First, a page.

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Changes Coming to Electrical Grid

The market for smart technologies that 'talk' to the grid to manage electrical demand is growing rapidly. (Advanced Energy Economy)
The market for smart technologies that 'talk' to the grid to manage electrical demand is growing rapidly. (Advanced Energy Economy)
March 21, 2016

CHARLESTON, W. Va. - Big battery systems and smart appliances are starting to bring rapid change to the electricity grid for West Virginia and the rest of the U.S.

The price of grid-scale batteries has fallen dramatically and as a result, the amount of installed, grid-scale electricity storage doubled last year.

There's been similar growth for smart technologies, which 'talk' to the grid and can manage electrical demand on a split-second basis.

Ravi Manghani, senior energy storage analyst for GTM Research, says these are cheap ways to add flexibility and put off building expensive power plants.

He says they're starting small, but growing fast.

"Storage is still a very, very tiny portion of the market," says Manghani. "But what is interesting is the rate at which the deployments are growing, the rate at which a lot of different states and the regional markets are paying attention to it."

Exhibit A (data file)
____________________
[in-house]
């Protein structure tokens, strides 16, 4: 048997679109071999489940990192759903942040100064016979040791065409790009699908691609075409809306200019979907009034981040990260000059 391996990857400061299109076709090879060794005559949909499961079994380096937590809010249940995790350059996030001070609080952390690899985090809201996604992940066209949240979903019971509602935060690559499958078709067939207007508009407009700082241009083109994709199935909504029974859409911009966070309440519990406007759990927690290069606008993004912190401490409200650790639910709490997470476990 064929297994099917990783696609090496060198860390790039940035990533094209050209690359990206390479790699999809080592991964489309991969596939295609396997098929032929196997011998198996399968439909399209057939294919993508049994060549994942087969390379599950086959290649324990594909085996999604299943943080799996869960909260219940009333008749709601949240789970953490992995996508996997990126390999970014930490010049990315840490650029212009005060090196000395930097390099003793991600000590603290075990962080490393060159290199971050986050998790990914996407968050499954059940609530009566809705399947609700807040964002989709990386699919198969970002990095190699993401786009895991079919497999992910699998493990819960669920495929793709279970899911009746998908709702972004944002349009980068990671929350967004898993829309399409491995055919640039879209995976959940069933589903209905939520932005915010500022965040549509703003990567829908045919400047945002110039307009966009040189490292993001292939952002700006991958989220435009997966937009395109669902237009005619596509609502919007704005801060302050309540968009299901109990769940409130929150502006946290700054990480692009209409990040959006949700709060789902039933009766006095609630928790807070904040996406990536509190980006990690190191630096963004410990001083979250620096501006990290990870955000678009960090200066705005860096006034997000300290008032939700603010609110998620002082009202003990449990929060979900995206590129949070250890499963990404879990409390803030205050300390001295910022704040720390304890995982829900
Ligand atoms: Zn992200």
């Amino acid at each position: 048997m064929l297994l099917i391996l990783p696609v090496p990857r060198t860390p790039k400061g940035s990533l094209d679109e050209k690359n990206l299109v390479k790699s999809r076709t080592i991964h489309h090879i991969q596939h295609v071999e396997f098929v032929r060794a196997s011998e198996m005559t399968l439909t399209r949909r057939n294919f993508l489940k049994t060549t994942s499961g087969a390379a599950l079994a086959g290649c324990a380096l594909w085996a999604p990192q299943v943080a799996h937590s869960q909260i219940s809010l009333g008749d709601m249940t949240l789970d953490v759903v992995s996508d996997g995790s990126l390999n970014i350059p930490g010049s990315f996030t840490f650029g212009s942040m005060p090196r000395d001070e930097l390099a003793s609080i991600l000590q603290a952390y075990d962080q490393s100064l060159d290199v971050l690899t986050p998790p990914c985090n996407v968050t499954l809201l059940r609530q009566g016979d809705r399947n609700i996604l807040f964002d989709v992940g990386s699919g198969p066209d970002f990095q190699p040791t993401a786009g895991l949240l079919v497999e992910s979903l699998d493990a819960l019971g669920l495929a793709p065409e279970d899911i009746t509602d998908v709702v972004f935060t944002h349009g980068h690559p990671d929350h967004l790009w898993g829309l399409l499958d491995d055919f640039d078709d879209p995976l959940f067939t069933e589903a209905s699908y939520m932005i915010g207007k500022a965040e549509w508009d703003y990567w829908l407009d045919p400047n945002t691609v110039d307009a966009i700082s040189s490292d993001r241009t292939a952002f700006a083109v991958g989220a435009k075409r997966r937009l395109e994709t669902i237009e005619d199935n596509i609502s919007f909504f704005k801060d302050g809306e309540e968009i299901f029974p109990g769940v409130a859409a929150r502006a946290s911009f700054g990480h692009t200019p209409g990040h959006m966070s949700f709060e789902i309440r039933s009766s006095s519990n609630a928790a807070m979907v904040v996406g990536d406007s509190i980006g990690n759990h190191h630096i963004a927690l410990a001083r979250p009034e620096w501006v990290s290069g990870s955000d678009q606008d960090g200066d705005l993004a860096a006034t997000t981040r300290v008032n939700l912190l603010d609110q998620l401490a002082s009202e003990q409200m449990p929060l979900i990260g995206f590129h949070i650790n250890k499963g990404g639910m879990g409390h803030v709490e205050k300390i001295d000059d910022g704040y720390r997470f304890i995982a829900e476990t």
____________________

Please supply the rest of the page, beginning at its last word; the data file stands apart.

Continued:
According to one analysis, 40 percent of the home thermostats sold last year were made to connect to the grid and manage energy demand.

Rick Counihan is head of energy regulations and government affairs for Nest Labs in Palo Alto, one of the biggest makers of smart thermostats. He says the company, founded in 2010, has grown explosively.

"We are a company that didn't exist a while back and now, we have 1,300 employees," says Counihan. "So, instead of talking about 10 percent growth rates, we talk about doubling every year."

Batteries installed on the PJM grid are already reportedly saving consumers in West Virginia and neighboring states millions of dollars a year.

Manghani explains batteries like that became cost-effective because of the number of battery factories built to supply electric cars.

"Although the electric vehicles market has grown, it hasn't grown to the extent where all that capacity can be made use of, and as a result of which, battery costs have come down," says Manghani.

Critics of advanced-energy technologies, such as renewables, argue the new technologies are being oversold.

But Manghani says storage and smart load management make sense, no matter what the power source.

Dan Heyman, Public News Service - WV